Dryer not drying? Check your vent
If your dryer can’t breathe it can’t work, resulting in long dry times.
If you are having trouble with your dryer not drying or taking too long to dry, here are some things you need to keep in mind.
Dryers need three things to work properly.
- Air exchange, aka ventilation
Think of these like the ingredients required to make a cake. Without the required ingredients you won’t end up with a cake. It’s as simple as that.
The same is true for the dryer. Heat and motion without ventilation and you just have a smoldering pile of steamy clothes. Heat and ventilation without movement and you just have a pile of hot clothes that are dry on the top (although that’s impossible due to safeties in the dryer), Ventilation and movement without heat and you have an indoor clothes line. All three combinations will result in a long dry time and a dryer that takes too long to dry.
The point is that dryer venting is at least 33% of the dryers requirement to work and will result in long dry time, or taking too long to dry.
It seemed like a good idea at the time
A lot of the houses built in the last 10 years have the washroom on an interior wall of the home. I’m not sure why they thought this was a good idea but they did, and now you’re stuck with dealing with it. The fact is that most people don’t even know they should get them cleaned on a regular schedule. What will happen over time is that the vent will build up lint on the interior walls restricting the air flow. This results in a dryer not drying properly.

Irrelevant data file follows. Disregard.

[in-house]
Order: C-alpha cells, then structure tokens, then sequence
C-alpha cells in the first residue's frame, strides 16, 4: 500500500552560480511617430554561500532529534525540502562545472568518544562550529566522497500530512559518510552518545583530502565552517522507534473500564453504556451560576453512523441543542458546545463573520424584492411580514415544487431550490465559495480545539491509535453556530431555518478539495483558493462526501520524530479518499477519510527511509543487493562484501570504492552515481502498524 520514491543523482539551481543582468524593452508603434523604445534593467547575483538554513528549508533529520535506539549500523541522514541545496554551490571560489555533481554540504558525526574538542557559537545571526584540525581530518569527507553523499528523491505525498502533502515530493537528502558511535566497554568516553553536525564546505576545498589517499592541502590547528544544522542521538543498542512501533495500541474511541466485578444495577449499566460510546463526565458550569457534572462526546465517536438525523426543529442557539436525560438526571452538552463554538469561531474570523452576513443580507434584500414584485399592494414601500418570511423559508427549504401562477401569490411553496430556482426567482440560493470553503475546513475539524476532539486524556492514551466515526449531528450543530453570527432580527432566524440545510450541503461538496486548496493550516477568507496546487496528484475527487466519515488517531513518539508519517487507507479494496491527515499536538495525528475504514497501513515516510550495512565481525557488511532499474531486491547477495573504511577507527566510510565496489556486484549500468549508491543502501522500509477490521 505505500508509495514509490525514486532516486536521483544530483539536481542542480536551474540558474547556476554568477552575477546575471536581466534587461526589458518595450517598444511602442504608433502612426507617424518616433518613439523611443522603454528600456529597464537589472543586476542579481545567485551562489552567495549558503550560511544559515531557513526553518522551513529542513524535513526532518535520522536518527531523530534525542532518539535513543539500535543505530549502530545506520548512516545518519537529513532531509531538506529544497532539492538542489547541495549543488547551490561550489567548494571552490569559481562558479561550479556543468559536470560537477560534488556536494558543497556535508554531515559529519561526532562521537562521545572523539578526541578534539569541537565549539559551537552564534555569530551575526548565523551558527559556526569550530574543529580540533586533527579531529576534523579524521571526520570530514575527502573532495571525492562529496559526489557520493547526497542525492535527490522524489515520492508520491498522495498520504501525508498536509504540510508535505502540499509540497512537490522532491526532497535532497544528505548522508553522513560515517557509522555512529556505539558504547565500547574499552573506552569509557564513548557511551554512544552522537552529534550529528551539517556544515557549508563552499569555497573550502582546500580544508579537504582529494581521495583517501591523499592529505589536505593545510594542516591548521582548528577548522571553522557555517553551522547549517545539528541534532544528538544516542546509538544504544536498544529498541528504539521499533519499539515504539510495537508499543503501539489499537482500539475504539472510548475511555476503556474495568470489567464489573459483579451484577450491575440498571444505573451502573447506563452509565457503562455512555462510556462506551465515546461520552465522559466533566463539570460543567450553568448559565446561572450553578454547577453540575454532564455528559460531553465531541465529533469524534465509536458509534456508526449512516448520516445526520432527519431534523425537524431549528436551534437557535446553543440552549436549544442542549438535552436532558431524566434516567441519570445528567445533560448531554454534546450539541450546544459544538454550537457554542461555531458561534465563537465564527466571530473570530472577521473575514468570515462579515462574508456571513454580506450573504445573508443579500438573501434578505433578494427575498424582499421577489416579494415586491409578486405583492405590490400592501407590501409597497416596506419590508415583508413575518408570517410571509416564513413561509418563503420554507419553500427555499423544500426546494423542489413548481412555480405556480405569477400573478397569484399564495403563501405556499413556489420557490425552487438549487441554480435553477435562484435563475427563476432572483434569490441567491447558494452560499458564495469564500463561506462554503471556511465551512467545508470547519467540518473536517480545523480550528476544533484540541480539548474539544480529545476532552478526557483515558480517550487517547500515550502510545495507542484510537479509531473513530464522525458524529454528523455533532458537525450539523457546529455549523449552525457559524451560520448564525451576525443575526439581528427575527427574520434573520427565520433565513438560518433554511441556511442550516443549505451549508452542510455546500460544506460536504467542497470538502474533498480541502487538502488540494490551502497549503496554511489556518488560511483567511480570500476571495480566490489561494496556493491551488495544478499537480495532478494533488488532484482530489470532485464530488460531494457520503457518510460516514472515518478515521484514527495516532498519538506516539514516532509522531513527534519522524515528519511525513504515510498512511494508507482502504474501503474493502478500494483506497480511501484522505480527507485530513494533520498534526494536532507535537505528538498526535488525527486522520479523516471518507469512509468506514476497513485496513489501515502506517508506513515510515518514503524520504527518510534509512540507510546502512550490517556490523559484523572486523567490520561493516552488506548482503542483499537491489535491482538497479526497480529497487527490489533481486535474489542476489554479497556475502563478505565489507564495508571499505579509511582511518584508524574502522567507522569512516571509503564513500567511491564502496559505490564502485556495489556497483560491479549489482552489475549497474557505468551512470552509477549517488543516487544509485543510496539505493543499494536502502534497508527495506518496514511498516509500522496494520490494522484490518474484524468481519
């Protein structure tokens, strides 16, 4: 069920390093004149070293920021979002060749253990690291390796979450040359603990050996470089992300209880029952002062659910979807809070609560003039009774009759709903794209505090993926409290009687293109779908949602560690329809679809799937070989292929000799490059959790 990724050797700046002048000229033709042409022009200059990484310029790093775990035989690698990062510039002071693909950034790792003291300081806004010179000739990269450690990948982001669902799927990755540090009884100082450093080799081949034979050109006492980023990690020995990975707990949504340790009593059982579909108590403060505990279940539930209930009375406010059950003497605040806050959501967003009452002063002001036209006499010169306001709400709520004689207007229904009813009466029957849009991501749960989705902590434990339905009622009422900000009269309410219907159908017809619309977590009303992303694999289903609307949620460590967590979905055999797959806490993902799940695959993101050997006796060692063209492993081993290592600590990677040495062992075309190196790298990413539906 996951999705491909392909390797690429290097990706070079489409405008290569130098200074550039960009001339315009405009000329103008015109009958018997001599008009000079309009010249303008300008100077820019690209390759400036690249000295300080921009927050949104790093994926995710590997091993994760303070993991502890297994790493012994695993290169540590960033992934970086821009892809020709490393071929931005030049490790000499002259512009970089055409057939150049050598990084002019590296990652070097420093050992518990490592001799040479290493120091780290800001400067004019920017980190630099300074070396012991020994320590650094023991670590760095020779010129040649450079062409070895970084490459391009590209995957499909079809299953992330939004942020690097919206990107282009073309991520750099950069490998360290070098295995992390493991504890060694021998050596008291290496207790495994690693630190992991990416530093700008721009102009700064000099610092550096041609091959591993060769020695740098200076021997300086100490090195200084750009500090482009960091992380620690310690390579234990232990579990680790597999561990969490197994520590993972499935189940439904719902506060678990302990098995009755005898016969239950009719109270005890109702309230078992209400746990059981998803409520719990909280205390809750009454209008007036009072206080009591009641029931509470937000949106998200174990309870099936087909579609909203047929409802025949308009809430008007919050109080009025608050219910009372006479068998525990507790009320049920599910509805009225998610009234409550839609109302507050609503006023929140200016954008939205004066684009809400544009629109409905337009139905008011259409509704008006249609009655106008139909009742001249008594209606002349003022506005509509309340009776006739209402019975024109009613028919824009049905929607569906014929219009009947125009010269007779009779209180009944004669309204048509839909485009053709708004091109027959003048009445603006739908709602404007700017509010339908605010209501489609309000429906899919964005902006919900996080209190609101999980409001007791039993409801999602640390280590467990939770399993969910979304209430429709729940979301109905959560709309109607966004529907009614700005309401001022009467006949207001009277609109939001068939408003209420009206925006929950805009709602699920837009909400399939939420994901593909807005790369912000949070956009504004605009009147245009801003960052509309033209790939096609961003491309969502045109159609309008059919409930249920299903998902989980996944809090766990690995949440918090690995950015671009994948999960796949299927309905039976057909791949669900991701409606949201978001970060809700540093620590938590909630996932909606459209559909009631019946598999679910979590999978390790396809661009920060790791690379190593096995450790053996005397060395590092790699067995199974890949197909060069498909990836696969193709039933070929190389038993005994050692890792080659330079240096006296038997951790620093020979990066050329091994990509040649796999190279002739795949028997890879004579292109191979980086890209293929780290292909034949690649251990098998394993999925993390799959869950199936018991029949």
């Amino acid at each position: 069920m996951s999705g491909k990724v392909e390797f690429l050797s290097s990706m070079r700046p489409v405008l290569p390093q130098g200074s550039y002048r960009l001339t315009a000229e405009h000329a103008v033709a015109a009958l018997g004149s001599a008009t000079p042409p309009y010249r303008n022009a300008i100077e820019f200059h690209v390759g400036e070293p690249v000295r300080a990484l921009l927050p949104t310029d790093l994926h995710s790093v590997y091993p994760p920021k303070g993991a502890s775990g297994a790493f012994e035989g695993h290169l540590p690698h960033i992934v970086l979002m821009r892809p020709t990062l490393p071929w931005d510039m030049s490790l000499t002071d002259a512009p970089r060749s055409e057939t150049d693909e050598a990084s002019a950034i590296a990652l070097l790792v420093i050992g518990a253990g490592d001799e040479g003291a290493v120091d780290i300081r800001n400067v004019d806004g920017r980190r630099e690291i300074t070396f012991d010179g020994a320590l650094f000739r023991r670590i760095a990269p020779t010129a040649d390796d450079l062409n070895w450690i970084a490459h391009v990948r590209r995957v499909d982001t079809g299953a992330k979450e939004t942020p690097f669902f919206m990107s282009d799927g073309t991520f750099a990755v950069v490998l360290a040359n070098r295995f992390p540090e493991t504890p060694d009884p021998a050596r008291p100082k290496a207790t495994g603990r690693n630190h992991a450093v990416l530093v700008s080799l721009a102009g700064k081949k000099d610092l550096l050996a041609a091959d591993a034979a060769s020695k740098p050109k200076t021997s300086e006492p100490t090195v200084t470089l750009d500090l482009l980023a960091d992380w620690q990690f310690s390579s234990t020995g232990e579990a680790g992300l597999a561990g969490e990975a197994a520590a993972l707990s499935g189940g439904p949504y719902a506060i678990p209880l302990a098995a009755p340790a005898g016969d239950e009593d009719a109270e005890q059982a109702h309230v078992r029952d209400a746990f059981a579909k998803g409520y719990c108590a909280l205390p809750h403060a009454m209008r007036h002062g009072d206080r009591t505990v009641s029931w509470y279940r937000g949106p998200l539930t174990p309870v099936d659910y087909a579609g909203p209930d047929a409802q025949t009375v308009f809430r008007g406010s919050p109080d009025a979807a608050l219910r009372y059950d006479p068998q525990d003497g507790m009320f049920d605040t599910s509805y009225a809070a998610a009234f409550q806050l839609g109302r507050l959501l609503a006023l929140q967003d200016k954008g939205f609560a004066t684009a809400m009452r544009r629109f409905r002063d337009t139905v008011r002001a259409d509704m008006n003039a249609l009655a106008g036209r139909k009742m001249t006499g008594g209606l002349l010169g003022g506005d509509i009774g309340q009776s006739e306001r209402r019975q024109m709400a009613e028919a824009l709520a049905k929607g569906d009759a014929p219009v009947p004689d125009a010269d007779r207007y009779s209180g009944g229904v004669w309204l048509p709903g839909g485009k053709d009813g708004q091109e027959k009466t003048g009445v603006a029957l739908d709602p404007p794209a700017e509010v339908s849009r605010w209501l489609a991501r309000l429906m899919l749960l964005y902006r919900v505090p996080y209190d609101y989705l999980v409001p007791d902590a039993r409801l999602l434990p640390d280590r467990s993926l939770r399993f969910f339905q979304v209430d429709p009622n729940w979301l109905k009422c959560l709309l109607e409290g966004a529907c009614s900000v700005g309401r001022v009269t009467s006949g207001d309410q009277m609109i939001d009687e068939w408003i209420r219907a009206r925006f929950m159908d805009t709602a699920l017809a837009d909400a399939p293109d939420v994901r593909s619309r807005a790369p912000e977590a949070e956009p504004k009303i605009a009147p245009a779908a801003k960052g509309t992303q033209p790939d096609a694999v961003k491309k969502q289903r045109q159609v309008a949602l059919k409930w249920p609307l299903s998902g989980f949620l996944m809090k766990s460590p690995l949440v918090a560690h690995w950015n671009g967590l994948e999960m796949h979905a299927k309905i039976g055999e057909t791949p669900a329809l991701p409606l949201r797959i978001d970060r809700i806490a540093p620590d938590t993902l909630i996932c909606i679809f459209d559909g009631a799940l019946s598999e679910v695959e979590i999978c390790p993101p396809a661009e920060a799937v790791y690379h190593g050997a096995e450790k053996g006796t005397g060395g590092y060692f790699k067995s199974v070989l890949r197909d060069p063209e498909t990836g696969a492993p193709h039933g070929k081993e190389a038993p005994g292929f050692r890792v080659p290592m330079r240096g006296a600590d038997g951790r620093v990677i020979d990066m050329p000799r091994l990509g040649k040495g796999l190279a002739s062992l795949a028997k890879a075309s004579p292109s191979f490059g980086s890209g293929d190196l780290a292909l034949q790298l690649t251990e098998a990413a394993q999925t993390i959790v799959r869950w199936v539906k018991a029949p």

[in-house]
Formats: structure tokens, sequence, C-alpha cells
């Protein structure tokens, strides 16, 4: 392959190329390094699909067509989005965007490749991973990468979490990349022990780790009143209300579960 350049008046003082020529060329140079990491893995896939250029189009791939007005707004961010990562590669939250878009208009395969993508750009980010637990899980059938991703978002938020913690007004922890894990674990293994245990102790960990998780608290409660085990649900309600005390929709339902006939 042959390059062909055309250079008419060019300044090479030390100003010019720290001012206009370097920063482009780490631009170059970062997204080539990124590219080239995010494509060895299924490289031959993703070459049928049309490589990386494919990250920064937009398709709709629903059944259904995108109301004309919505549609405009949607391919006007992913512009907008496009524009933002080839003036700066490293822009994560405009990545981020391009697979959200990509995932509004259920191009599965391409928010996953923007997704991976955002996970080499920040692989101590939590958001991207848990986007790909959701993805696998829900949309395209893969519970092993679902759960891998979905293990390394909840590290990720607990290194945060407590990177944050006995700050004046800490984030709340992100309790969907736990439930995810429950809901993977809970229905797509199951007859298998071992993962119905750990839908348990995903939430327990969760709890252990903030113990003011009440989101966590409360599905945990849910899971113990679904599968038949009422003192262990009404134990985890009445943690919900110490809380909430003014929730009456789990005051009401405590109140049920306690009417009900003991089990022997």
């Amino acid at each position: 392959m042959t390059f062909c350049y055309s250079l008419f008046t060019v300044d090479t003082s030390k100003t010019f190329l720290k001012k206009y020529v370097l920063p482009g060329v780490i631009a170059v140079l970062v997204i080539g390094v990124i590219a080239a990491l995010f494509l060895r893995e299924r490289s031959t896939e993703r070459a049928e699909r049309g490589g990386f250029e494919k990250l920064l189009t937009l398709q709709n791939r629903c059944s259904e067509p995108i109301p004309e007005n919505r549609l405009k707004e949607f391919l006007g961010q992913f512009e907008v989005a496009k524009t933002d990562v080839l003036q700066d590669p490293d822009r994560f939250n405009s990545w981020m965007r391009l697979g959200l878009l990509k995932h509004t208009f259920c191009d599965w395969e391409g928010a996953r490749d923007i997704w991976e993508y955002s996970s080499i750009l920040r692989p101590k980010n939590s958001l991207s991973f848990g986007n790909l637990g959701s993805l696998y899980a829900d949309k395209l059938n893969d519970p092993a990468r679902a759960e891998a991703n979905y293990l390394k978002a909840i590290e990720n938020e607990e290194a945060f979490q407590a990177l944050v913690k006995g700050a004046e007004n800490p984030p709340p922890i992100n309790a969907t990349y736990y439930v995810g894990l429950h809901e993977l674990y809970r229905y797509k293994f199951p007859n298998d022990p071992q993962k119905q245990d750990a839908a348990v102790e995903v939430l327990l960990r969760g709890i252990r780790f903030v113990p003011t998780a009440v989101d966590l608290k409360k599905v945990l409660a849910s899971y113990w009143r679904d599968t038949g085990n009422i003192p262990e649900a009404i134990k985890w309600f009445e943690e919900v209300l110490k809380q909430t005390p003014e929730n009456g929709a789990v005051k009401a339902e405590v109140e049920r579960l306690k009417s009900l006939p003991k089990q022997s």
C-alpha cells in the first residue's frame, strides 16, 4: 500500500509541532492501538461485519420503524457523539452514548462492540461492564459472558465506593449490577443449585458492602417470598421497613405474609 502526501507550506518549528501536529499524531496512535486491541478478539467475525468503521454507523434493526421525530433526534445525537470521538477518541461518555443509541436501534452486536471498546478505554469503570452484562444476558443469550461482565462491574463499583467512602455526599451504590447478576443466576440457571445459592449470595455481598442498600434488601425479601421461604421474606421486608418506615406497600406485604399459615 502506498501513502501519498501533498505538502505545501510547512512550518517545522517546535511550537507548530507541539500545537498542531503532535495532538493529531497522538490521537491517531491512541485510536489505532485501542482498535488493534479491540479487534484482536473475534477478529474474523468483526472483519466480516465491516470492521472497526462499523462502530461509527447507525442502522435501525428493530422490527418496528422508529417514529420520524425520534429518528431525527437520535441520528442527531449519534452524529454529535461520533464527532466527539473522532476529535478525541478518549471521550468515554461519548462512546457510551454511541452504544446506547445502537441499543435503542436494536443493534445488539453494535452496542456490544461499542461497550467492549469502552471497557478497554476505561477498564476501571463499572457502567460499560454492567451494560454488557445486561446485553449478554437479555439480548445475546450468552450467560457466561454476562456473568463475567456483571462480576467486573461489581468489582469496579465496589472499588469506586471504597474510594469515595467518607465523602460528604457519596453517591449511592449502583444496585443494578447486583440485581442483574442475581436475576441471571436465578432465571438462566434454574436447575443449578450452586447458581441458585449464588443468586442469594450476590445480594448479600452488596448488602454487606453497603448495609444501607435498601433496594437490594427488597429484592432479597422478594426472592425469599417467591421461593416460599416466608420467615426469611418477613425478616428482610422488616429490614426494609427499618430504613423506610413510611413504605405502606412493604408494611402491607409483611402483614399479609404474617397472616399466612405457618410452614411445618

Dryer vents cause a lot of problems.
If your dryer takes more than one cycle to dry heavy loads such as towels or jeans you probably have an issue with your vent.
Long dry times are preventable. They are also energy consuming money pits, resulting in broken dryers and high energy bills. Having your vents cleaned once a year will probably double your money in the electricity savings alone because your dryer can work proplerly. Alleviating the problem of your dryer not drying.
Newer dryers will error out but the older ones will work themselves to death trying to dry a load of clothes. I’ve heard of many people replacing their dryers only to have the new one not work either because they had a clogged up or crushed dryer vent. If your vent goes through the walls or attic of the house you should have it cleaned on a regular schedule dependent on how much use it gets and the length and number of turns in your vent pipe. You have to establish the cleaning schedule with a professional you can trust. I recommend Ryan from Northshore Dryer Vent. He’s HVAC certified and knows how to manipulate these pipes and find potential problems. Together you can establish a cleaning schedule to keep your dryer drying, and keep me from having to repair it.